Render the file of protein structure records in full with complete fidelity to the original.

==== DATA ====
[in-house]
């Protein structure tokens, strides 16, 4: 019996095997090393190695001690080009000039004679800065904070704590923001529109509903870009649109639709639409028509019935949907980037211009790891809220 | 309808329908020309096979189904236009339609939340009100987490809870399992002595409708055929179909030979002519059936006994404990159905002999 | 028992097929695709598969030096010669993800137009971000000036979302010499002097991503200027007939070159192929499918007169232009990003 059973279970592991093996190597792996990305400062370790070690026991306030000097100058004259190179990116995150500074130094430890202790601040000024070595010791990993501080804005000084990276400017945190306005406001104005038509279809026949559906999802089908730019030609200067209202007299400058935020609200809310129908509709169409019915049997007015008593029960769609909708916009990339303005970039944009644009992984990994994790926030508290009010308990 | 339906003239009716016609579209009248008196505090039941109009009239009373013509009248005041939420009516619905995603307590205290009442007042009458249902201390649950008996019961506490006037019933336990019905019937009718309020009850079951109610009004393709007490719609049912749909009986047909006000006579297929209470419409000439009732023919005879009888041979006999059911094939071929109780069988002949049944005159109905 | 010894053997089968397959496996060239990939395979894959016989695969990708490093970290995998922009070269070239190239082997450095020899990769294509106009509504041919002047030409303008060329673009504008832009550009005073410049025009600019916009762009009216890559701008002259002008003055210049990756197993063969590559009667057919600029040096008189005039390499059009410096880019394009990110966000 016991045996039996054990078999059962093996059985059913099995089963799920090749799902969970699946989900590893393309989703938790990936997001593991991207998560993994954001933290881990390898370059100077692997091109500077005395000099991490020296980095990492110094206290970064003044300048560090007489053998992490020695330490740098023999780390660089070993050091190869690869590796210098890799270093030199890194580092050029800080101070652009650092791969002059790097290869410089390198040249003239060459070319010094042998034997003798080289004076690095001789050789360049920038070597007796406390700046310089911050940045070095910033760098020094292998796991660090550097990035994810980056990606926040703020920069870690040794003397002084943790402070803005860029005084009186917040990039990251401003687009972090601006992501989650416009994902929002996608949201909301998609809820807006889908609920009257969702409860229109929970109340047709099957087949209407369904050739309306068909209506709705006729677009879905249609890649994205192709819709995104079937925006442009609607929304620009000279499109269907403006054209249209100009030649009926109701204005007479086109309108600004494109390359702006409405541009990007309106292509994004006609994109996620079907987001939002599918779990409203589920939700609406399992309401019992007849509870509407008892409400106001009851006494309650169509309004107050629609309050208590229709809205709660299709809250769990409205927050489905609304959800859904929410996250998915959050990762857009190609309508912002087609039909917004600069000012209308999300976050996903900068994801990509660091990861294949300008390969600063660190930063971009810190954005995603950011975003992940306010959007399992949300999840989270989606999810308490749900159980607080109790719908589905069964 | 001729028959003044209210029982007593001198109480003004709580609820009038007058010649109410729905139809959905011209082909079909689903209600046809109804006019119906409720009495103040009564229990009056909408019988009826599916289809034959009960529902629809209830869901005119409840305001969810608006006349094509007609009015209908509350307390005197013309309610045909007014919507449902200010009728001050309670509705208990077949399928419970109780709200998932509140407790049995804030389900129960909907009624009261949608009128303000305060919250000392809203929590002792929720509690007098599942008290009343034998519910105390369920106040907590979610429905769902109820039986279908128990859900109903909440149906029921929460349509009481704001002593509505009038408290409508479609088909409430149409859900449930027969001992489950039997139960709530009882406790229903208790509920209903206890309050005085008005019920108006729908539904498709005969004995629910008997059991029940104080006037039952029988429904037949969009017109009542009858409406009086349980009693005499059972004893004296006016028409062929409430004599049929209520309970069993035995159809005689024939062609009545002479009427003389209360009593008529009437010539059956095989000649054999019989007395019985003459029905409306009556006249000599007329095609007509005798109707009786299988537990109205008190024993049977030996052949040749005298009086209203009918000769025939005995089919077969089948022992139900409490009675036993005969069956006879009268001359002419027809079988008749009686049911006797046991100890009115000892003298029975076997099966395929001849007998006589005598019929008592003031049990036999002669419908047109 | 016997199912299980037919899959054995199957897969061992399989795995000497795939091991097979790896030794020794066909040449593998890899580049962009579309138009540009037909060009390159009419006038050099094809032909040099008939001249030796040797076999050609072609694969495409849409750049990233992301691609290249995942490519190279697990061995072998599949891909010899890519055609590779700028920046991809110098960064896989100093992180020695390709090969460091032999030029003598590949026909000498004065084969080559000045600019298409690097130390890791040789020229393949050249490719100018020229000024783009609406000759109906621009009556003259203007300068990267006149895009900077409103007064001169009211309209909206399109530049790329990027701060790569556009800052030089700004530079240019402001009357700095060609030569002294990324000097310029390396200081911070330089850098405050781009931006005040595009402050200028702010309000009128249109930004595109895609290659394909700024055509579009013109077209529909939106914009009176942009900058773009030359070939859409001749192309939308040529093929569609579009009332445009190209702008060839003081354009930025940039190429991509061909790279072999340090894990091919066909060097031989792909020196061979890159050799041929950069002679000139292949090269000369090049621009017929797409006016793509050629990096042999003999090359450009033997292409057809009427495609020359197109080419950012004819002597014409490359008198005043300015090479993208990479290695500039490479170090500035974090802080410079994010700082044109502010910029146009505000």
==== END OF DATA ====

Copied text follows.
[in-house]
């Protein structure tokens, strides 16, 4: 019996095997090393190695001690080009000039004679800065904070704590923001529109509903870009649109639709639409028509019935949907980037211009790891809220 | 309808329908020309096979189904236009339609939340009100987490809870399992002595409708055929179909030979002519059936006994404990159905002999 | 028992097929695709598969030096010669993800137009971000000036979302010499002097991503200027007939070159192929499918007169232009990003 059973279970592991093996190597792996990305400062370790070690026991306030000097100058004259190179990116995150500074130094430890202790601040000024070595010791990993501080804005000084990276400017945190306005406001104005038509279809026949559906999802089908730019030609200067209202007299400058935020609200809310129908509709169409019915049997007015008593029960769609909708916009990339303005970039944009644009992984990994994790926030508290009010308990 | 339906003239009716016609579209009248008196505090039941109009009239009373013509009248005041939420009516619905995603307590205290009442007042009458249902201390649950008996019961506490006037019933336990019905019937009718309020009850079951109610009004393709007490719609049912749909009986047909006000006579297929209470419409000439009732023919005879009888041979006999059911094939071929109780069988002949049944005159109905 | 010894053997089968397959496996060239990939395979894959016989695969990708490093970290995998922009070269070239190239082997450095020899990769294509106009509504041919002047030409303008060329673009504008832009550009005073410049025009600019916009762009009216890559701008002259002008003055210049990756197993063969590559009667057919600029040096008189005039390499059009410096880019394009990110966000 016991045996039996054990078999059962093996059985059913099995089963799920090749799902969970699946989900590893393309989703938790990936997001593991991207998560993994954001933290881990390898370059100077692997091109500077005395000099991490020296980095990492110094206290970064003044300048560090007489053998992490020695330490740098023999780390660089070993050091190869690869590796210098890799270093030199890194580092050029800080101070652009650092791969002059790097290869410089390198040249003239060459070319010094042998034997003798080289004076690095001789050789360049920038070597007796406390700046310089911050940045070095910033760098020094292998796991660090550097990035994810980056990606926040703020920069870690040794003397002084943790402070803005860029005084009186917040990039990251401003687009972090601006992501989650416009994902929002996608949201909301998609809820807006889908609920009257969702409860229109929970109340047709099957087949209407369904050739309306068909209506709705006729677009879905249609890649994205192709819709995104079937925006442009609607929304620009000279499109269907403006054209249209100009030649009926109701204005007479086109309108600004494109390359702006409405541009990007309106292509994004006609994109996620079907987001939002599918779990409203589920939700609406399992309401019992007849509870509407008892409400106001009851006494309650169509309004107050629609309050208590229709809205709660299709809250769990409205927050489905609304959800859904929410996250998915959050990762857009190609309508912002087609039909917004600069000012209308999300976050996903900068994801990509660091990861294949300008390969600063660190930063971009810190954005995603950011975003992940306010959007399992949300999840989270989606999810308490749900159980607080109790719908589905069964 | 001729028959003044209210029982007593001198109480003004709580609820009038007058010649109410729905139809959905011209082909079909689903209600046809109804006019119906409720009495103040009564229990009056909408019988009826599916289809034959009960529902629809209830869901005119409840305001969810608006006349094509007609009015209908509350307390005197013309309610045909007014919507449902200010009728001050309670509705208990077949399928419970109780709200998932509140407790049995804030389900129960909907009624009261949608009128303000305060919250000392809203929590002792929720509690007098599942008290009343034998519910105390369920106040907590979610429905769902109820039986279908128990859900109903909440149906029921929460349509009481704001002593509505009038408290409508479609088909409430149409859900449930027969001992489950039997139960709530009882406790229903208790509920209903206890309050005085008005019920108006729908539904498709005969004995629910008997059991029940104080006037039952029988429904037949969009017109009542009858409406009086349980009693005499059972004893004296006016028409062929409430004599049929209520309970069993035995159809005689024939062609009545002479009427003389209360009593008529009437010539059956095989000649054999019989007395019985003459029905409306009556006249000599007329095609007509005798109707009786299988537990109205008190024993049977030996052949040749005298009086209203009918000769025939005995089919077969089948022992139900409490009675036993005969069956006879009268001359002419027809079988008749009686049911006797046991100890009115000892003298029975076997099966395929001849007998006589005598019929008592003031049990036999002669419908047109 | 016997199912299980037919899959054995199957897969061992399989795995000497795939091991097979790896030794020794066909040449593998890899580049962009579309138009540009037909060009390159009419006038050099094809032909040099008939001249030796040797076999050609072609694969495409849409750049990233992301691609290249995942490519190279697990061995072998599949891909010899890519055609590779700028920046991809110098960064896989100093992180020695390709090969460091032999030029003598590949026909000498004065084969080559000045600019298409690097130390890791040789020229393949050249490719100018020229000024783009609406000759109906621009009556003259203007300068990267006149895009900077409103007064001169009211309209909206399109530049790329990027701060790569556009800052030089700004530079240019402001009357700095060609030569002294990324000097310029390396200081911070330089850098405050781009931006005040595009402050200028702010309000009128249109930004595109895609290659394909700024055509579009013109077209529909939106914009009176942009900058773009030359070939859409001749192309939308040529093929569609579009009332445009190209702008060839003081354009930025940039190429991509061909790279072999340090894990091919066909060097031989792909020196061979890159050799041929950069002679000139292949090269000369090049621009017929797409006016793509050629990096042999003999090359450009033997292409057809009427495609020359197109080419950012004819002597014409490359008198005043300015090479993208990479290695500039490479170090500035974090802080410079994010700082044109502010910029146009505000």